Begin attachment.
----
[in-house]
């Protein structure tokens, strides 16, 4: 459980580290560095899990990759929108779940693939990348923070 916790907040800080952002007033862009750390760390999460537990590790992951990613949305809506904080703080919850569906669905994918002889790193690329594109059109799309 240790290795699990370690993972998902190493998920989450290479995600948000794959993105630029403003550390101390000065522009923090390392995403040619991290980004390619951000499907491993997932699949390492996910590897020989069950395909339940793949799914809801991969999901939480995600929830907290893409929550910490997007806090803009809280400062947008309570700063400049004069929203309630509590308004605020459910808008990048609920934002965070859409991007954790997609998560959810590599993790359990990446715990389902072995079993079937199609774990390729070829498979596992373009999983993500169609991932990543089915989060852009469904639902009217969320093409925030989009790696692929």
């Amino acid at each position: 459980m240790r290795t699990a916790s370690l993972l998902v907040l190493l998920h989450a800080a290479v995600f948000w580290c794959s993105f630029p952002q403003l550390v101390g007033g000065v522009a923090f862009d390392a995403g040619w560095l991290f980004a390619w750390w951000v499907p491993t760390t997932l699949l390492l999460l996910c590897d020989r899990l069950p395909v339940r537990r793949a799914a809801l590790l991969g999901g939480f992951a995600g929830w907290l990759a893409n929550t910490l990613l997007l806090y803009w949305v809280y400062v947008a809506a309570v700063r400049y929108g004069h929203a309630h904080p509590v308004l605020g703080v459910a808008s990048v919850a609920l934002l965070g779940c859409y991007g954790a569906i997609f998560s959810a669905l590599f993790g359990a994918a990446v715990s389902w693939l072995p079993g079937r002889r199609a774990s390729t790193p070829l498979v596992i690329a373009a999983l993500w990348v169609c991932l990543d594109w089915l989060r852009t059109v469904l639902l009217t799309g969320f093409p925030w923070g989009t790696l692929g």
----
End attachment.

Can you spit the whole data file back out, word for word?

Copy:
[in-house]
């Protein structure tokens, strides 16, 4: 459980580290560095899990990759929108779940693939990348923070 916790907040800080952002007033862009750390760390999460537990590790992951990613949305809506904080703080919850569906669905994918002889790193690329594109059109799309 240790290795699990370690993972998902190493998920989450290479995600948000794959993105630029403003550390101390000065522009923090390392995403040619991290980004390619951000499907491993997932699949390492996910590897020989069950395909339940793949799914809801991969999901939480995600929830907290893409929550910490997007806090803009809280400062947008309570700063400049004069929203309630509590308004605020459910808008990048609920934002965070859409991007954790997609998560959810590599993790359990990446715990389902072995079993079937199609774990390729070829498979596992373009999983993500169609991932990543089915989060852009469904639902009217969320093409925030989009790696692929």
């Amino acid at each position: 459980m240790r290795t699990a916790s370690l993972l998902v907040l190493l998920h989450a800080a290479v995600f948000w580290c794959s993105f630029p952002q403003l550390v101390g007033g000065v522009a923090f862009d390392a995403g040619w560095l991290f980004a390619w750390w951000v499907p491993t760390t997932l699949l390492l999460l996910c590897d020989r899990l069950p395909v339940r537990r793949a799914a809801l590790l991969g999901g939480f992951a995600g929830w907290l990759a893409n929550t910490l990613l997007l806090y803009w949305v809280y400062v947008a809506a309570v700063r400049y929108g004069h929203a309630h904080p509590v308004l605020g703080v459910a808008s990048v919850a609920l934002l965070g779940c859409y991007g954790a569906i997609f998560s959810a669905l590599f993790g359990a994918a990446v715990s389902w693939l072995p079993g079937r002889r199609a774990s390729t790193p070829l498979v596992i690329a373009a999983l993500w990348v169609c991932l990543d594109w089915l989060r852009t059109v469904l639902l009217t799309g969320f093409p925030w923070g989009t790696l692929g």